Australia

Aboriginal rock art in the Kimberley region of Western Australia
Landing of James Cook at Botany Bay on 29 April 1770 to claim Australia's eastern half for Great Britain
Tasmania's Port Arthur penal settlement is one of eleven UNESCO World Heritage-listed Australian Convict Sites
The Big Picture, a painting by Tom Roberts, depicts the opening of the first Australian Parliament in 1901
The 1942 Bombing of Darwin, the first of over 100 Japanese air raids on Australia during World War II
Postwar migrants from Europe arriving in Australia in 1954
Topographic map of Australia. Dark green represents the lowest elevation and dark brown the highest
Heron Island, a coral cay in the southern Great Barrier Reef
Uluru in the semi-arid region of Central Australia
Basic geological regions of Australia, by age.
Köppen climate types of Australia.
The koala and the eucalyptus form an iconic Australian pair.
Parliament House, Canberra
A map of Australia's states and territories
Diplomatic missions of Australia
HMAS Canberra, a Canberra class landing helicopter dock, and HMAS Arunta, an Anzac-class frigate, sailing in formation
Australian energy resources and major export ports map
The Boddington Gold Mine in Western Australia is the nation's largest open cut mine.
Australia has one of the world's most highly urbanised populations with the majority living in metropolitan cities on the coast, such as Gold Coast, Queensland.
Australian residents by country of birth, 2016 census
Five Australian universities rank in the top 50 of the QS World University Rankings, including the Australian National University (19th).
The Royal Exhibition Building in Melbourne was the first building in Australia to be listed as a UNESCO World Heritage Site in 2004.
Sidney Nolan's Snake mural (1970), held at the Museum of Old and New Art in Hobart, Tasmania, is inspired by the Aboriginal creation myth of the Rainbow Serpent, as well as desert flowers in bloom after a drought.
Actor playing the bushranger Ned Kelly in The Story of the Kelly Gang (1906), the world's first feature-length narrative film
The meringue-based pavlova is generally eaten at Christmas time.
The Melbourne Cricket Ground is strongly associated with the history and development of cricket and Australian rules football, Australia's two most popular spectator sports.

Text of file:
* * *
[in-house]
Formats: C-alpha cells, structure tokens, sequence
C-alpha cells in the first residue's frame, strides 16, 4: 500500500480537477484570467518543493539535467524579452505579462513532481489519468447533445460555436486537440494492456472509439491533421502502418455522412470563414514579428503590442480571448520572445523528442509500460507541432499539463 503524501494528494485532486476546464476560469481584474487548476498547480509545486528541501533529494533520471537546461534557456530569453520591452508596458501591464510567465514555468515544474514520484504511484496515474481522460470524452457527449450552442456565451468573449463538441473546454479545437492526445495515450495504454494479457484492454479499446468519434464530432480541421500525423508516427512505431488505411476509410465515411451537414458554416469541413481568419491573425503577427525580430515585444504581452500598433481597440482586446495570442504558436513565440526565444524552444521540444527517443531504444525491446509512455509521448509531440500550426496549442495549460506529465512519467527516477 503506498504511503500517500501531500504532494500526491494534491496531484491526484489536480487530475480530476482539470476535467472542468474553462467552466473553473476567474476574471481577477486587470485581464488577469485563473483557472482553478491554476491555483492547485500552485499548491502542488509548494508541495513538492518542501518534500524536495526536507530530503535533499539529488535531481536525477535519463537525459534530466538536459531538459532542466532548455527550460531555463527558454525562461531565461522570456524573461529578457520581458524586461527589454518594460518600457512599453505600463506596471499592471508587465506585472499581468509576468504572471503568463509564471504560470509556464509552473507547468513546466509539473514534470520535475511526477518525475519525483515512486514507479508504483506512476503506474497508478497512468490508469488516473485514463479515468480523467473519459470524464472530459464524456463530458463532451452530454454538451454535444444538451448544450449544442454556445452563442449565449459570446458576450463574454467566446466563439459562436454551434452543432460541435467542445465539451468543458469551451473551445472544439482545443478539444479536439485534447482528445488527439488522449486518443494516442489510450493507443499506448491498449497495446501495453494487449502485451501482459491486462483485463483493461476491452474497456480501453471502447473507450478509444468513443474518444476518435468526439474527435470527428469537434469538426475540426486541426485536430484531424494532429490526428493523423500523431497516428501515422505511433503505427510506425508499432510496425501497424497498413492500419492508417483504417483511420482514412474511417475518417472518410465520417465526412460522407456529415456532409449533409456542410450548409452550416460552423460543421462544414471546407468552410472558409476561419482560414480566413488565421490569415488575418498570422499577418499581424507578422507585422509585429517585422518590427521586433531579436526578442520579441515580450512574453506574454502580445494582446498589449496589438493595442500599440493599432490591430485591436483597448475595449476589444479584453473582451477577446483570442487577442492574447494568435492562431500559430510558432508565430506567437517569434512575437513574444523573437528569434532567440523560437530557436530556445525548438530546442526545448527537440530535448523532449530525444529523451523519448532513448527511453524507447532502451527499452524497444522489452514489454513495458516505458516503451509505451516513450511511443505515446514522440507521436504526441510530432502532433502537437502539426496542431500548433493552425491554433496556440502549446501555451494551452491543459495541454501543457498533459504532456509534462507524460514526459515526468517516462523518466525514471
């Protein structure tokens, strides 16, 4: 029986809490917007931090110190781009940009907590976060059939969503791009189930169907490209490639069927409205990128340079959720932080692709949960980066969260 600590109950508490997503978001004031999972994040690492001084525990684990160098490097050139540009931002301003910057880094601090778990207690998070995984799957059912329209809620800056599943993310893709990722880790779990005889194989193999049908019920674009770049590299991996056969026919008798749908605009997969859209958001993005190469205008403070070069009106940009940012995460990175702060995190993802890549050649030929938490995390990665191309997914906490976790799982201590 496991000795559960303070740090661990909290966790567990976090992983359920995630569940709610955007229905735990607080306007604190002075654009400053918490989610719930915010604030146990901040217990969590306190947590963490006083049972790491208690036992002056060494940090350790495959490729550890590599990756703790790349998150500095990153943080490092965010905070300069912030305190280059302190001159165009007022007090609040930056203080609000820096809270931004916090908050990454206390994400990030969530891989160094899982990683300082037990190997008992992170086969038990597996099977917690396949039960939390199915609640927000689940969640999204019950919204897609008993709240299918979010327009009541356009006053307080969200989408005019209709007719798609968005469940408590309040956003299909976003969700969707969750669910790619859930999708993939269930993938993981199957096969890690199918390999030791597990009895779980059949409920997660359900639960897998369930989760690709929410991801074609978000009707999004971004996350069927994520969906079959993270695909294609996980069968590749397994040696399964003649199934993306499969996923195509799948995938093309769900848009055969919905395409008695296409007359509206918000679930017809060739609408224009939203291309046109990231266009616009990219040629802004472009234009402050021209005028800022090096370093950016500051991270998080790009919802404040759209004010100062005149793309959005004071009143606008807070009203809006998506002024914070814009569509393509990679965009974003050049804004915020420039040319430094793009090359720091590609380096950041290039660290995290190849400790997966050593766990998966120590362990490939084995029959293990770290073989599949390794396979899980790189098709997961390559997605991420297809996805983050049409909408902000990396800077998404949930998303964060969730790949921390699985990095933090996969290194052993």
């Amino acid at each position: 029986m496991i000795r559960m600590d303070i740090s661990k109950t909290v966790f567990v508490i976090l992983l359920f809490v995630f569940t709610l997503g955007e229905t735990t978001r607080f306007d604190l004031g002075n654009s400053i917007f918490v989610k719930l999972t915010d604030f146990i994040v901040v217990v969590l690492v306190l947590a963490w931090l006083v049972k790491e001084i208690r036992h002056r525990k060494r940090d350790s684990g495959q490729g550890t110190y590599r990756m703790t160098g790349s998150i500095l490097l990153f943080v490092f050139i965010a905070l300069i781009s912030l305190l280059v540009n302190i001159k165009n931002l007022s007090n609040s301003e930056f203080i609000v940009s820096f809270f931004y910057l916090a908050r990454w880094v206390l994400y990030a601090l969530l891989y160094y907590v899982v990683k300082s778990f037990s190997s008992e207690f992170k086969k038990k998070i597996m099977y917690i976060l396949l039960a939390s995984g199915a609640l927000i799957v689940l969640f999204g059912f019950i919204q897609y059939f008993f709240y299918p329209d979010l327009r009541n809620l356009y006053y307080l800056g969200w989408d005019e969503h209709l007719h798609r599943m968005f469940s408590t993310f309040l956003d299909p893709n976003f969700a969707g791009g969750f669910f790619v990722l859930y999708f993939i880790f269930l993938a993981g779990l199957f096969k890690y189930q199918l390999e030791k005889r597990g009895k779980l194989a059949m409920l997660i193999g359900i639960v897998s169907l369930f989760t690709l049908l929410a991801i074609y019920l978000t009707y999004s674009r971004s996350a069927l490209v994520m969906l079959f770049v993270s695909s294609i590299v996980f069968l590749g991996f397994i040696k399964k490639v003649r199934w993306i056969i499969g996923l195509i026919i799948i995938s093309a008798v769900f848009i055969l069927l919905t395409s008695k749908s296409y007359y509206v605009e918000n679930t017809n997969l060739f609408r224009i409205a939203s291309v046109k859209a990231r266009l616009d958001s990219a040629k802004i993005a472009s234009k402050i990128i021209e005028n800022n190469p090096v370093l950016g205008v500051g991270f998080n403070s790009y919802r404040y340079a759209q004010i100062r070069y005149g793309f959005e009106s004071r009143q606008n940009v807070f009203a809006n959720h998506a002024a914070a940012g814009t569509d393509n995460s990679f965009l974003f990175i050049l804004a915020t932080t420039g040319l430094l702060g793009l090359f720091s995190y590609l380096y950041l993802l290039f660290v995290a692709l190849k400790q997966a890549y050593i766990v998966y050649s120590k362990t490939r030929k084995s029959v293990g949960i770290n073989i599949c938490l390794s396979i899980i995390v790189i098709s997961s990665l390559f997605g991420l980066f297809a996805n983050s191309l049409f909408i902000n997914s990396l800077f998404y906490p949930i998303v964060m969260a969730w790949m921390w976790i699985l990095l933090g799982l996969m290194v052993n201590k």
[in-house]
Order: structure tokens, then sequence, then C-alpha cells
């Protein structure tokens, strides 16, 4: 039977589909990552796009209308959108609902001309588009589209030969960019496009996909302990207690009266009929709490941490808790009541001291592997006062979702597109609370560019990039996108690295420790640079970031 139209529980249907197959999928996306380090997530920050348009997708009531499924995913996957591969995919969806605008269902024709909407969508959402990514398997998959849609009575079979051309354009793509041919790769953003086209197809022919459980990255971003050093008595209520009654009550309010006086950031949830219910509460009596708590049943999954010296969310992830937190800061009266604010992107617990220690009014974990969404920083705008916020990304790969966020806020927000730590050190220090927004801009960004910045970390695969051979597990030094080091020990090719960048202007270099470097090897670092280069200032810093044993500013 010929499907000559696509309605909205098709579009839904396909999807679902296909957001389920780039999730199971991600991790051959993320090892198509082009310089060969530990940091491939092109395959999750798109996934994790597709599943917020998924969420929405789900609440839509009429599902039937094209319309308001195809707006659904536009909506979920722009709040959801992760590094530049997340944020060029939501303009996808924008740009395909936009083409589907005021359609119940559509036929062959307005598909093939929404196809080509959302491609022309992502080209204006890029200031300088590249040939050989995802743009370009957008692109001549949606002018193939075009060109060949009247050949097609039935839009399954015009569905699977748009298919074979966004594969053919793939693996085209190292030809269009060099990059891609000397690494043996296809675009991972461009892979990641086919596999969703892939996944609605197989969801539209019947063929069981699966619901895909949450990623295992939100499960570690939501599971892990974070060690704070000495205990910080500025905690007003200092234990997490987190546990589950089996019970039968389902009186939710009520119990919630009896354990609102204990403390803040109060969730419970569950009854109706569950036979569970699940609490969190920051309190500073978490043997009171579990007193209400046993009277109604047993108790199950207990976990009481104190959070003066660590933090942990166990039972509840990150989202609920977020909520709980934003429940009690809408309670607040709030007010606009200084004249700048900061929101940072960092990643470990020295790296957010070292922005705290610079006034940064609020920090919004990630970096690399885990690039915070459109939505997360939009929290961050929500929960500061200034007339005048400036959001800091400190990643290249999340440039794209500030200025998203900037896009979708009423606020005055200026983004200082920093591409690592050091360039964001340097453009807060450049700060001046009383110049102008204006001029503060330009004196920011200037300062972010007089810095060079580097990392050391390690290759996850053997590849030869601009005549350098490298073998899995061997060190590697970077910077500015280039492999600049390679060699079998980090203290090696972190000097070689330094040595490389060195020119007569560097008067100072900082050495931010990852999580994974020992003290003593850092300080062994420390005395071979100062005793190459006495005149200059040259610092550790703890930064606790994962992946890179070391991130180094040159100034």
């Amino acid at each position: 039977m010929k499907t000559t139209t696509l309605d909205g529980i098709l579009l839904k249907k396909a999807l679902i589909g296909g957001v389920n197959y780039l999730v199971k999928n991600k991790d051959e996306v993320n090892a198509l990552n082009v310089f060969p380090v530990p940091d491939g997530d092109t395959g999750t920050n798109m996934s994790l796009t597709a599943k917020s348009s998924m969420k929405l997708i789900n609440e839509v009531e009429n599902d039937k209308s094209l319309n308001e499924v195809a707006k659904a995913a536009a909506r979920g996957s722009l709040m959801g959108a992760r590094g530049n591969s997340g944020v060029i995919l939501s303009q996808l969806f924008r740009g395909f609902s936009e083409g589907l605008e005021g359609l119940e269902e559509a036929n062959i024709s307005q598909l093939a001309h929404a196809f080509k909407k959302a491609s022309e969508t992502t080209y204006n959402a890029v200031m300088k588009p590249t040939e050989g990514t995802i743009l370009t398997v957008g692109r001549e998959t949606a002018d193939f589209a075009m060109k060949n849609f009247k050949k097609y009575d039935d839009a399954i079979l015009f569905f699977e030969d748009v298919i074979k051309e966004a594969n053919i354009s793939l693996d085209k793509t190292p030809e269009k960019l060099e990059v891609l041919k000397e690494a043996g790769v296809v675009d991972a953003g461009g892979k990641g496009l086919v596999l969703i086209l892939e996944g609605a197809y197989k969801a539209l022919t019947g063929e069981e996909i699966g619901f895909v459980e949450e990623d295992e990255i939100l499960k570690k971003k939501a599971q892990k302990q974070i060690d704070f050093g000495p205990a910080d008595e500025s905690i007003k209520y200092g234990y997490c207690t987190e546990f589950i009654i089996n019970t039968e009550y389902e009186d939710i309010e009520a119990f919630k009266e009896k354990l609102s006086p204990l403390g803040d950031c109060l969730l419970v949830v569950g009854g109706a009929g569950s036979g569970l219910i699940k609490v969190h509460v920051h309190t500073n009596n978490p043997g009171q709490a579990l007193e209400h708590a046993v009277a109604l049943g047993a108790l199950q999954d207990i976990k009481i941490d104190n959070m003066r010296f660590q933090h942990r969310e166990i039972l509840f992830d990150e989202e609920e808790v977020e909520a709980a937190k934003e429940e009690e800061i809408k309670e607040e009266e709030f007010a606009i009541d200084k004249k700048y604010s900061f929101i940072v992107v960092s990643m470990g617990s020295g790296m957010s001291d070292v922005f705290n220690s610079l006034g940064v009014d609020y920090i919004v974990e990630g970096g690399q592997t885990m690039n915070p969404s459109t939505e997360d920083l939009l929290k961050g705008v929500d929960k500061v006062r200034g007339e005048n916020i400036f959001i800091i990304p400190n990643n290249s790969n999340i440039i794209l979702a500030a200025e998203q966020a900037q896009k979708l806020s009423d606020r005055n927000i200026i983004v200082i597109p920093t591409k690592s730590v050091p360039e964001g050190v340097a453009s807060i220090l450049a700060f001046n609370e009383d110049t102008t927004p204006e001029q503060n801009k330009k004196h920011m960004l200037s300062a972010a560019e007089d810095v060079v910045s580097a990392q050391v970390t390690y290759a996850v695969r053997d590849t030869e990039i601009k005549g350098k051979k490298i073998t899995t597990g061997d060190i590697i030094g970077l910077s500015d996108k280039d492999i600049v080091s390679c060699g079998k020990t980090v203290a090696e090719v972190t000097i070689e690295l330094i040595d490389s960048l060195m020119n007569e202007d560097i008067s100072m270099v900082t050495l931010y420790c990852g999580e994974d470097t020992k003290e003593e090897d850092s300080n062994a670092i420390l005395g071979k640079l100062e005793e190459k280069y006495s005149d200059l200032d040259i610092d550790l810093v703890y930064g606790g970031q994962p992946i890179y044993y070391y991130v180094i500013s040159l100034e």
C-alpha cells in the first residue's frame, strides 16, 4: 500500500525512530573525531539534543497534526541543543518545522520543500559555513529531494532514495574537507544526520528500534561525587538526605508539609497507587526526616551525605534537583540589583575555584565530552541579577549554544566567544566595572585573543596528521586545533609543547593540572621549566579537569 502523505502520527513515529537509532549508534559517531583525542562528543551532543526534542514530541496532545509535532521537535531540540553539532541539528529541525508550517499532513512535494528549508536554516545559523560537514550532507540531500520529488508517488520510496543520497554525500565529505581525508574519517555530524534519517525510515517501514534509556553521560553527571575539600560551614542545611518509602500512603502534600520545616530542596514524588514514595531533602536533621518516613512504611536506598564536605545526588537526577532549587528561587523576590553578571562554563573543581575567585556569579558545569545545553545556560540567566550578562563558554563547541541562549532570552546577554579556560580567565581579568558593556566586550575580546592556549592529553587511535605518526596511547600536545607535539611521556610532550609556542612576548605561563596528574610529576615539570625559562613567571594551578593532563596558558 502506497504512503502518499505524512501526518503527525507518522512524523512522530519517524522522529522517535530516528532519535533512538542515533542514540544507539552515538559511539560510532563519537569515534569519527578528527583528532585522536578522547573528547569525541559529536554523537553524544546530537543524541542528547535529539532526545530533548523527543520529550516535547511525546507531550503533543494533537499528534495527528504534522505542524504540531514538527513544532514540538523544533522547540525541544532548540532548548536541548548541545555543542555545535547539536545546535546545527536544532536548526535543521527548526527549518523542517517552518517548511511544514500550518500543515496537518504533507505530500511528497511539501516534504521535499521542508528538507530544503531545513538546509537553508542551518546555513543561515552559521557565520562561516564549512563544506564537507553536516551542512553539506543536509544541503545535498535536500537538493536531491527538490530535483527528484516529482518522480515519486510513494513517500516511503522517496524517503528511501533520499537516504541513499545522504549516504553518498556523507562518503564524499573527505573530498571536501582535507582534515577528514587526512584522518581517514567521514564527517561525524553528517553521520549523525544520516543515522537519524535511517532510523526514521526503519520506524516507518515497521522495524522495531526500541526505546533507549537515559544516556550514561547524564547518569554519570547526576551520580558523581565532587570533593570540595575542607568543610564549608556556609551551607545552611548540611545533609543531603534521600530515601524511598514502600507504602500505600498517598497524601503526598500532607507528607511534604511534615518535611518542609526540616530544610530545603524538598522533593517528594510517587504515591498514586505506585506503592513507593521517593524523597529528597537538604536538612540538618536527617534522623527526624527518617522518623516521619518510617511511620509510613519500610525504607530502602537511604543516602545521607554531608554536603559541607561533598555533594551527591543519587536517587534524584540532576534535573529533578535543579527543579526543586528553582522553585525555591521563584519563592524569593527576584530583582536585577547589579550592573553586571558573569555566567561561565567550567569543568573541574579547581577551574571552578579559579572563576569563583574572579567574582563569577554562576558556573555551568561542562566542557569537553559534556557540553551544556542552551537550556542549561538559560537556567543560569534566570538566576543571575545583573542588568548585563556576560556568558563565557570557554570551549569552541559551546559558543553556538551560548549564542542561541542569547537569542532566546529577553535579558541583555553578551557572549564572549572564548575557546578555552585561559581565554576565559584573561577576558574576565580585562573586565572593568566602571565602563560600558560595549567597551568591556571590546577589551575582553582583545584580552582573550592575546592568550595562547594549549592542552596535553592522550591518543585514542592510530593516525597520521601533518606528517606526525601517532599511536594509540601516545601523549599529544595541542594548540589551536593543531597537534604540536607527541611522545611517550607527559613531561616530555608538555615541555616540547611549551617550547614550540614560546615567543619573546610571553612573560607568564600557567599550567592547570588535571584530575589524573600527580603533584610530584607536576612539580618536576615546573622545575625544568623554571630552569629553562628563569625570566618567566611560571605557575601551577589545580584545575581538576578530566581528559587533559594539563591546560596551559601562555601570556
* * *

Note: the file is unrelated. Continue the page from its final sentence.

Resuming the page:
Sovereign country comprising the mainland of the Australian continent, the island of Tasmania, and numerous smaller islands.

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Australia Day

Sydney Harbour on Australia Day, 2014
Capt. Arthur Phillip raising the British flag at Sydney Cove, 26 January 1788. Oil sketch by Algernon Talmage, 1937.
Foundation of Australia plaque, Loftus Street, Circular Quay
The first in what would become the Sydney Regatta tradition, 26 January 1838.
NSW state banquet to commemorate "the first 100 years of Australian settlement", 26 January 1888
Sesquicentenary parade in Sydney, 26 January 1938
Sydney Harbour, 26 January 1988
Australia Day in Perth
Prime Minister Julia Gillard at the 2013 National Flag Raising and Citizenship Ceremony in Canberra
The City of Perth Skyworks is the largest Australia Day fireworks display in the country
Australia Day barbecue at Berridge Park, Denmark, Western Australia
An Invasion Day rally in Brisbane, 2007

Australia Day is the official national day of Australia.

Oceania

Geographical region that includes Australasia, Melanesia, Micronesia, and Polynesia.

Ethnocultural subregions of Oceania.
A German map of Oceania from 1884, showing the region to encompass Australia and all islands between Asia and Latin America.
A map of member states for the Pacific Islands Forum (PIF), the member states are depicted in blue. The PIF is a governing organization for the Pacific, and all of its members are politically within Oceania. Territories geographically associated with Oceania, but not politically associated with Oceania, such as Easter Island, Hawaii and Western New Guinea, have considered gaining representation in the PIF.
An exclusive economic zone map of the Pacific which includes territories not politically associated with Oceania, that may be considered geographically or geologically within Oceania.
A 19th-century engraving of an Aboriginal Australian encampment
Stone money transport to Yap Island in Micronesia (1880)
Chronological dispersal of Austronesian people across the Pacific (per Bellwood in Chambers, 2008)
Moai at Ahu Tongariki on Rapa Nui (Easter Island)
1852 map of Oceania by J. G. Barbié du Bocage. Includes regions of Polynesia, Micronesia, Melanesia and Malesia.